Back to School Tools: A Shopping List for Faculty

As the fall semester approaches, it’s time to restock my classroom teaching supplies. It occurred to me that other faculty might find useful these inexpensive tools that I regularly use in the classroom, so I’m sharing my shopping list with you here. The items on my list serve the purposes of creating a sense of community and promoting student engagement.

Large index cards. An essential way to create a sense of community in the classroom is to know and use students’ names. Note cards of the largest size (5 by 7 inches) can readily be folded horizontally to make name plates. Different colors of card sets can be used for individual course sections. For the first few weeks, I use these to get to know students’ names and as a way to check roll. I distribute them at the beginning of class and collect them at the end of each class period.

Stickers or colored dots. These can be placed on the index cards to form small groups (according to the dot color). For a senior level course, I try to find graduation themed stickers or happy faces of different colors. Groups can be quickly structured by asking all the orange (and blue and green) dots to get together. Early use of small groups within a classroom helps to create a greater sense of community among students.

Playing cards. This is another tool for assigning students to groups. For short, in-class activities, a standard set of playing cards can be used to set up random group assignments. In addition, children’s playing cards often have unusual faces on them such as animals, career roles, shapes, etc. When a class has an odd number of students, one unusual card (e.g., the Old Maid or Joker) can be included in the mix. The person who gets this card can then choose any group to join. Other groups would consist of those who have the same card.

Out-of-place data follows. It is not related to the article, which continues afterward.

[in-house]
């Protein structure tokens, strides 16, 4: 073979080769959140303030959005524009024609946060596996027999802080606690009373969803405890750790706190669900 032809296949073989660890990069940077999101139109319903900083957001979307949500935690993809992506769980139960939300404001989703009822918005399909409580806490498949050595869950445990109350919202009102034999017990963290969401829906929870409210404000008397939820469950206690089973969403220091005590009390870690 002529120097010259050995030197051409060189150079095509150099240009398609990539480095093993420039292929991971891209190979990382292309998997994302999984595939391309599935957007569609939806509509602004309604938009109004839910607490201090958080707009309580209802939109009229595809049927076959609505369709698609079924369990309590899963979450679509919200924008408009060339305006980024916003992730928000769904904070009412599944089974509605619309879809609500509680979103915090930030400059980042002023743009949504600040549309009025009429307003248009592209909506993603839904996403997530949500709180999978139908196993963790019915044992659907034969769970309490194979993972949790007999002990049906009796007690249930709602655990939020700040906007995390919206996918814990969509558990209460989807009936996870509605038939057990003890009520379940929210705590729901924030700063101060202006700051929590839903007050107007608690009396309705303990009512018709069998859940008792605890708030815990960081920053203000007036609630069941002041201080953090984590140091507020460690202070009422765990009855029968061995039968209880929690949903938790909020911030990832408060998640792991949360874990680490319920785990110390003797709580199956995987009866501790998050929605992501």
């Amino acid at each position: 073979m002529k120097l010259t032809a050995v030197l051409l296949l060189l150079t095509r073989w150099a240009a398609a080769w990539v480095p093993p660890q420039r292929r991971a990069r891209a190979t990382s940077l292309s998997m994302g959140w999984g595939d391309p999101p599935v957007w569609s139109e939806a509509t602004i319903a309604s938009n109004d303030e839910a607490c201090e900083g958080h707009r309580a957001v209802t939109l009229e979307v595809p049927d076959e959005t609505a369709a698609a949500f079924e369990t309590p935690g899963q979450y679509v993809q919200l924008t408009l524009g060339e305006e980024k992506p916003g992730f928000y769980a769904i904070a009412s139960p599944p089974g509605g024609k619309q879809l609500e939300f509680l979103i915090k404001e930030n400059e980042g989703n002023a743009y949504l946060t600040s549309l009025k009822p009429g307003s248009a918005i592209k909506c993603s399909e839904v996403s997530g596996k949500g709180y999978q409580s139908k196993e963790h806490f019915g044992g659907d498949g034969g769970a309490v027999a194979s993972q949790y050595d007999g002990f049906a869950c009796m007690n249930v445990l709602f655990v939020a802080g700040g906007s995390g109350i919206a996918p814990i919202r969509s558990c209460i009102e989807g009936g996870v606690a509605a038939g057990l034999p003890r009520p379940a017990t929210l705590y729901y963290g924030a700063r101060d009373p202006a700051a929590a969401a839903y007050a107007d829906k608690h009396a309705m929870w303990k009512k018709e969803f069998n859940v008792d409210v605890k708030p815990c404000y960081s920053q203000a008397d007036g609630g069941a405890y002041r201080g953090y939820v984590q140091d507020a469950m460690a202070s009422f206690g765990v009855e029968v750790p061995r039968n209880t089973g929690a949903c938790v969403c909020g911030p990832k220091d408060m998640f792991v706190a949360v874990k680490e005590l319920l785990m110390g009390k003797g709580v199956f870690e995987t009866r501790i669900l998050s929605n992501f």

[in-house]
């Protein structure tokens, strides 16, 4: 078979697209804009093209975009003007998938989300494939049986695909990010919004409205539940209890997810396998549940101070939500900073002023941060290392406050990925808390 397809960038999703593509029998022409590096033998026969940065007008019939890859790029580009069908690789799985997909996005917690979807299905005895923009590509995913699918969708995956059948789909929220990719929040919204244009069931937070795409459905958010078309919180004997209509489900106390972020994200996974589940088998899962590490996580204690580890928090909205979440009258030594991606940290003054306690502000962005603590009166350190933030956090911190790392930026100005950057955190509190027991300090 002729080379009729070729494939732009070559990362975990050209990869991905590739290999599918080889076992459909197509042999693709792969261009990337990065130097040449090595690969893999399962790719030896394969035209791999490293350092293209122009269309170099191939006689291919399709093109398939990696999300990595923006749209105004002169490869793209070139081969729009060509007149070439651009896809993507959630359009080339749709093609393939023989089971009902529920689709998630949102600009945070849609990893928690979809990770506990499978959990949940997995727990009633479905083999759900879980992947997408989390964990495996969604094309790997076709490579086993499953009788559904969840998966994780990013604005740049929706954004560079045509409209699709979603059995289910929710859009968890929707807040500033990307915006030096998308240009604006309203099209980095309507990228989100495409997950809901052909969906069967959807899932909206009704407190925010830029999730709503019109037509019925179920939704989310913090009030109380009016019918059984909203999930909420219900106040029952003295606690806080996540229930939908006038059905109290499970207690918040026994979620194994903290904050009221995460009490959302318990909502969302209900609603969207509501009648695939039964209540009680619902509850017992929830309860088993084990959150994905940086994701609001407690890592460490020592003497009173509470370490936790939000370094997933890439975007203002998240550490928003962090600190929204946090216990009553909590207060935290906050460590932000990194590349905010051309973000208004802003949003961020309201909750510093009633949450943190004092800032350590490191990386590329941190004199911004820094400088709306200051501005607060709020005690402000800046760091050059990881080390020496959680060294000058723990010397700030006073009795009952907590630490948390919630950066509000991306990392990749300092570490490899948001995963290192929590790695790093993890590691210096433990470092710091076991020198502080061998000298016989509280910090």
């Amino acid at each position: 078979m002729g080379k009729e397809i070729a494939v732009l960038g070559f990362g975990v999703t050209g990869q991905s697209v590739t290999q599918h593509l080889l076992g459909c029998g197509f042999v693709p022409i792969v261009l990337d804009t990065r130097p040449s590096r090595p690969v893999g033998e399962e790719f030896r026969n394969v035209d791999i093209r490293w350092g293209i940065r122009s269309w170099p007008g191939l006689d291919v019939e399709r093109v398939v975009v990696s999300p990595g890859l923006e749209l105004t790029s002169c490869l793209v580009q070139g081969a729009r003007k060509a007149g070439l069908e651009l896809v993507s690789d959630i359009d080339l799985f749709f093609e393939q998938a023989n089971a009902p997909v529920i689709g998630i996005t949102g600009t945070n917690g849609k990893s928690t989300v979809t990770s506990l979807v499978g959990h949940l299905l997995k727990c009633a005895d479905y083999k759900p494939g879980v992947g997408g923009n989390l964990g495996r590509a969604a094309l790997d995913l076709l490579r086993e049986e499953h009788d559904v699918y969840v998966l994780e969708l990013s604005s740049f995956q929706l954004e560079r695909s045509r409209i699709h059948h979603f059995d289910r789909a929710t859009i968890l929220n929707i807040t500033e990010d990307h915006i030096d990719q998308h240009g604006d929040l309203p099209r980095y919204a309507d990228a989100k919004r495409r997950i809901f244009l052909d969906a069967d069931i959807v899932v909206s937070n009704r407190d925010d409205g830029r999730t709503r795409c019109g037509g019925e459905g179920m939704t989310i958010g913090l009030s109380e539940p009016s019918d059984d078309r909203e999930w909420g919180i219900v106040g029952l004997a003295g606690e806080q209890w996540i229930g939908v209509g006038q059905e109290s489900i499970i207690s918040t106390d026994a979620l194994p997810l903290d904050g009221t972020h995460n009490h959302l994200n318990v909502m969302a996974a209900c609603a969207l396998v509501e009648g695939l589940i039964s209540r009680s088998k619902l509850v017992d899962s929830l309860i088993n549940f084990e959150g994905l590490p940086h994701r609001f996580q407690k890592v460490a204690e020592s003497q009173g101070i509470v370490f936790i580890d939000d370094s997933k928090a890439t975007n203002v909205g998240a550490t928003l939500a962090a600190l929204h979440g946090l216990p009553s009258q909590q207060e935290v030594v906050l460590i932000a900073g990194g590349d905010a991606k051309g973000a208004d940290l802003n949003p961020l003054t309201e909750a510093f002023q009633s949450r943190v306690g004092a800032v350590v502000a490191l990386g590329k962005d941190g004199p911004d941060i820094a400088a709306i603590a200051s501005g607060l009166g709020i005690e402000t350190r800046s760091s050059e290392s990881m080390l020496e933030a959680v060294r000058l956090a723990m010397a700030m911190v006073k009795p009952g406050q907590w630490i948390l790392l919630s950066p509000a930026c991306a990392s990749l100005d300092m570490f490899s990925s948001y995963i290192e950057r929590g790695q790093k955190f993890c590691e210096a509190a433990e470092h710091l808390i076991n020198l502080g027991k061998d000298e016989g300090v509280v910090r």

Wooden craft sticks. It is common to fall into the habit of calling on the same students (e.g., those who raise their hands, those who sit near the front, or those whose names are easily remembered). Making a set of student name sticks for each class is a useful way to call on different students and to keep them engaged. With a permanent marker, print the name of each student on a wooden stick and place the sticks in a container such as a cup or basket. During class randomly draw sticks to call on students to participate.

Small foam ball or ball of yarn. Students can toss a form ball to another classmate to hear their perspective during a class discussion. To create a discussion maze, a ball of yarn can be used to create an interesting interaction pattern and to include more participants. A tool like this makes the class more energized.

Play money. Whenever students are asked as individuals or as groups to evaluate (i.e., select the best solution, decide on the best title, or generate the most interesting question), they can write their response on the back of a piece of play money. Using the money symbolically communicates a sense of value for what the student offers to share and enhances student engagement. I have found that groups of students seem to discuss more intensely as they decide what to write on the paper money, rather than just a piece of paper.

Now it’s time to go shopping. These tools are inexpensive, easy to find, and provide ways to make learning more engaging.

What’s on your shopping list for the fall semester? In the comment box below, please share some of the tools you use to keep your students engaged and organized.

Patty H. Phelps, Ed.D. is a professor in the department of Teaching & Learning at the University of Central Arkansas.